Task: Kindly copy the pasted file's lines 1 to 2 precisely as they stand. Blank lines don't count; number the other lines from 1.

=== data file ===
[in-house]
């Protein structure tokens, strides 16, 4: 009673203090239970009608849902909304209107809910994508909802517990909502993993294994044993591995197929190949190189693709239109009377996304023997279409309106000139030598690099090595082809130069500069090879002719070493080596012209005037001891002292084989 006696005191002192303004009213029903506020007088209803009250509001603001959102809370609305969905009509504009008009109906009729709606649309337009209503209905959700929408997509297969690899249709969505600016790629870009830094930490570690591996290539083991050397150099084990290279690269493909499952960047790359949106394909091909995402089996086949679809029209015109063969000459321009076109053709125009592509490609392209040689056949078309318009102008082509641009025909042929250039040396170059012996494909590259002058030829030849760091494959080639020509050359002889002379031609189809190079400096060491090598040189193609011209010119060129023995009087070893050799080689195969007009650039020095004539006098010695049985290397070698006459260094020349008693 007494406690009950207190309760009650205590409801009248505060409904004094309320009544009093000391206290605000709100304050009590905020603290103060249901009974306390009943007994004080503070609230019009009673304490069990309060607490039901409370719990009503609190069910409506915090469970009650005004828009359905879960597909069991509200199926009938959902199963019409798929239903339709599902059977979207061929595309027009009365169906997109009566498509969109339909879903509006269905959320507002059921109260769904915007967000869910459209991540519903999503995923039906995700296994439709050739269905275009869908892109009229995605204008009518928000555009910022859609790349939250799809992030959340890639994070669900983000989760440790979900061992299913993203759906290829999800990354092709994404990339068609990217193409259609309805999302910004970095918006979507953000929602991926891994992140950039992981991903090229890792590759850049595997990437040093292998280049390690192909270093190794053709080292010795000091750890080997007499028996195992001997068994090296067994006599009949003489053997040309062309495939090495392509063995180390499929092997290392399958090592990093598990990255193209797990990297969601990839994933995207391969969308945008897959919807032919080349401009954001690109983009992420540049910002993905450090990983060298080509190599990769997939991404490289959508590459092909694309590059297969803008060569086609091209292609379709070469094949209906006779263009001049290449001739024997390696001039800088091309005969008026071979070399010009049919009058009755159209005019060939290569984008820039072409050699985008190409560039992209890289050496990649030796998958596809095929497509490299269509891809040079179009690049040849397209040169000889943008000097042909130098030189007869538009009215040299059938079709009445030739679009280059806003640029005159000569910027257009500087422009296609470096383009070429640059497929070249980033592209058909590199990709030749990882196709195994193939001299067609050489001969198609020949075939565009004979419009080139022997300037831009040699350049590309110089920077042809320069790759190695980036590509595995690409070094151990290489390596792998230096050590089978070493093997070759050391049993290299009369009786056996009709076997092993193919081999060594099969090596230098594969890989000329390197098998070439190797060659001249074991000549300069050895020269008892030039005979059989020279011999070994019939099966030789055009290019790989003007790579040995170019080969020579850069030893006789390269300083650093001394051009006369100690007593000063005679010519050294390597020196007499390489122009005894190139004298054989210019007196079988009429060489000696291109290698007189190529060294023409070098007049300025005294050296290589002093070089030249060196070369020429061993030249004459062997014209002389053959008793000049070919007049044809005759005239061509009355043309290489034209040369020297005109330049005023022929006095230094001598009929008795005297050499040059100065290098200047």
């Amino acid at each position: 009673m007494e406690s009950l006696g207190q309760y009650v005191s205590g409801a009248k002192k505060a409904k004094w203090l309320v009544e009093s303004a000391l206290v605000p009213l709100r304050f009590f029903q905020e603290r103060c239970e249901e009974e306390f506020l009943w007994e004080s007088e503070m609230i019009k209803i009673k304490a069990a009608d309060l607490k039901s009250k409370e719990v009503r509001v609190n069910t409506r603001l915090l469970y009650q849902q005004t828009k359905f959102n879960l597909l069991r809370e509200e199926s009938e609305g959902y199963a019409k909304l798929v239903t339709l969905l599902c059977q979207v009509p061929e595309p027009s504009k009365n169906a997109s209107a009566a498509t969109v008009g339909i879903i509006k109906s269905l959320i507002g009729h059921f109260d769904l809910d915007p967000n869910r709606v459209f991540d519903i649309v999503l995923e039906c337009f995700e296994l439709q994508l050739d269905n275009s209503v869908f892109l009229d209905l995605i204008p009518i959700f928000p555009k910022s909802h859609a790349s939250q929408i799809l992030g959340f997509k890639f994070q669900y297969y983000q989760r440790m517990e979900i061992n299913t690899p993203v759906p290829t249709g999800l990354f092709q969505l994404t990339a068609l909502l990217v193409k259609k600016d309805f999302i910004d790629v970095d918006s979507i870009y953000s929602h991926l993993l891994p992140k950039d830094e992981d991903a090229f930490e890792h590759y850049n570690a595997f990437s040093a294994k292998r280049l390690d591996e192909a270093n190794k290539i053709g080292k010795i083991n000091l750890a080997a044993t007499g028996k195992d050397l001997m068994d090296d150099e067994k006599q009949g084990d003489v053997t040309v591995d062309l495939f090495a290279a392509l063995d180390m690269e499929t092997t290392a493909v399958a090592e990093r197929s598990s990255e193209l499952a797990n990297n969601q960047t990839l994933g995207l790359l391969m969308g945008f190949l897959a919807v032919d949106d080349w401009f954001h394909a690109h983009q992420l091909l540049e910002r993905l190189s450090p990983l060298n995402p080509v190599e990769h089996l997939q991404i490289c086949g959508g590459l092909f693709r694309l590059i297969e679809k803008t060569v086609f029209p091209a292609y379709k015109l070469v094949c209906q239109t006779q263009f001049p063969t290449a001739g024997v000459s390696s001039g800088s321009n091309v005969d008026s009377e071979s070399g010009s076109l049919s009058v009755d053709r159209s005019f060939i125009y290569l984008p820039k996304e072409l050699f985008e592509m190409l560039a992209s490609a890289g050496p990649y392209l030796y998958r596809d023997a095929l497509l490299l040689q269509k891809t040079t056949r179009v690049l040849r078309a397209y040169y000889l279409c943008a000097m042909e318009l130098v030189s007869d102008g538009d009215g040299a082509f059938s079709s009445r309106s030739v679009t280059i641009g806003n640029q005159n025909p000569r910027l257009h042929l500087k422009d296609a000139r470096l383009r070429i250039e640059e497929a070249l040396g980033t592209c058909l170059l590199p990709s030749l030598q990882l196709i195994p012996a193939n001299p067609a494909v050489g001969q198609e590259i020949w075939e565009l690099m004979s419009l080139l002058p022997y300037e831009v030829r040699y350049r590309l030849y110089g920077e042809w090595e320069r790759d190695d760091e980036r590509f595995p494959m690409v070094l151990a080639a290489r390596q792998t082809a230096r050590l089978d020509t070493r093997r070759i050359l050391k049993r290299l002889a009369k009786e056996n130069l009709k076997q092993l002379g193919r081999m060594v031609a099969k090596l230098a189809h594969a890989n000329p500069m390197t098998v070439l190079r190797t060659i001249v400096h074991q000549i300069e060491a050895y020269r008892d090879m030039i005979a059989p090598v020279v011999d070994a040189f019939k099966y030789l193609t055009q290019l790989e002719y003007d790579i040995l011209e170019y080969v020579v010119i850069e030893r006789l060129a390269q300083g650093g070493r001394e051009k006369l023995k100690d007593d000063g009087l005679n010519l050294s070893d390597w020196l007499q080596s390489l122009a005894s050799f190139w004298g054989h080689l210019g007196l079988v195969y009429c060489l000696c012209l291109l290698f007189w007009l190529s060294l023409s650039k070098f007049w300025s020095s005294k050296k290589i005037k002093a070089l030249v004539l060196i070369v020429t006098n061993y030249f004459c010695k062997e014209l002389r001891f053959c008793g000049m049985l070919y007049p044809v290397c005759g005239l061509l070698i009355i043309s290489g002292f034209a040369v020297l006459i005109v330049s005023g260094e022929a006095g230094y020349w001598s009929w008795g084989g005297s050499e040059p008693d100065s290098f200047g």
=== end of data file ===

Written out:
[in-house]
């Protein structure tokens, strides 16, 4: 009673203090239970009608849902909304209107809910994508909802517990909502993993294994044993591995197929190949190189693709239109009377996304023997279409309106000139030598690099090595082809130069500069090879002719070493080596012209005037001891002292084989 006696005191002192303004009213029903506020007088209803009250509001603001959102809370609305969905009509504009008009109906009729709606649309337009209503209905959700929408997509297969690899249709969505600016790629870009830094930490570690591996290539083991050397150099084990290279690269493909499952960047790359949106394909091909995402089996086949679809029209015109063969000459321009076109053709125009592509490609392209040689056949078309318009102008082509641009025909042929250039040396170059012996494909590259002058030829030849760091494959080639020509050359002889002379031609189809190079400096060491090598040189193609011209010119060129023995009087070893050799080689195969007009650039020095004539006098010695049985290397070698006459260094020349008693 007494406690009950207190309760009650205590409801009248505060409904004094309320009544009093000391206290605000709100304050009590905020603290103060249901009974306390009943007994004080503070609230019009009673304490069990309060607490039901409370719990009503609190069910409506915090469970009650005004828009359905879960597909069991509200199926009938959902199963019409798929239903339709599902059977979207061929595309027009009365169906997109009566498509969109339909879903509006269905959320507002059921109260769904915007967000869910459209991540519903999503995923039906995700296994439709050739269905275009869908892109009229995605204008009518928000555009910022859609790349939250799809992030959340890639994070669900983000989760440790979900061992299913993203759906290829999800990354092709994404990339068609990217193409259609309805999302910004970095918006979507953000929602991926891994992140950039992981991903090229890792590759850049595997990437040093292998280049390690192909270093190794053709080292010795000091750890080997007499028996195992001997068994090296067994006599009949003489053997040309062309495939090495392509063995180390499929092997290392399958090592990093598990990255193209797990990297969601990839994933995207391969969308945008897959919807032919080349401009954001690109983009992420540049910002993905450090990983060298080509190599990769997939991404490289959508590459092909694309590059297969803008060569086609091209292609379709070469094949209906006779263009001049290449001739024997390696001039800088091309005969008026071979070399010009049919009058009755159209005019060939290569984008820039072409050699985008190409560039992209890289050496990649030796998958596809095929497509490299269509891809040079179009690049040849397209040169000889943008000097042909130098030189007869538009009215040299059938079709009445030739679009280059806003640029005159000569910027257009500087422009296609470096383009070429640059497929070249980033592209058909590199990709030749990882196709195994193939001299067609050489001969198609020949075939565009004979419009080139022997300037831009040699350049590309110089920077042809320069790759190695980036590509595995690409070094151990290489390596792998230096050590089978070493093997070759050391049993290299009369009786056996009709076997092993193919081999060594099969090596230098594969890989000329390197098998070439190797060659001249074991000549300069050895020269008892030039005979059989020279011999070994019939099966030789055009290019790989003007790579040995170019080969020579850069030893006789390269300083650093001394051009006369100690007593000063005679010519050294390597020196007499390489122009005894190139004298054989210019007196079988009429060489000696291109290698007189190529060294023409070098007049300025005294050296290589002093070089030249060196070369020429061993030249004459062997014209002389053959008793000049070919007049044809005759005239061509009355043309290489034209040369020297005109330049005023022929006095230094001598009929008795005297050499040059100065290098200047």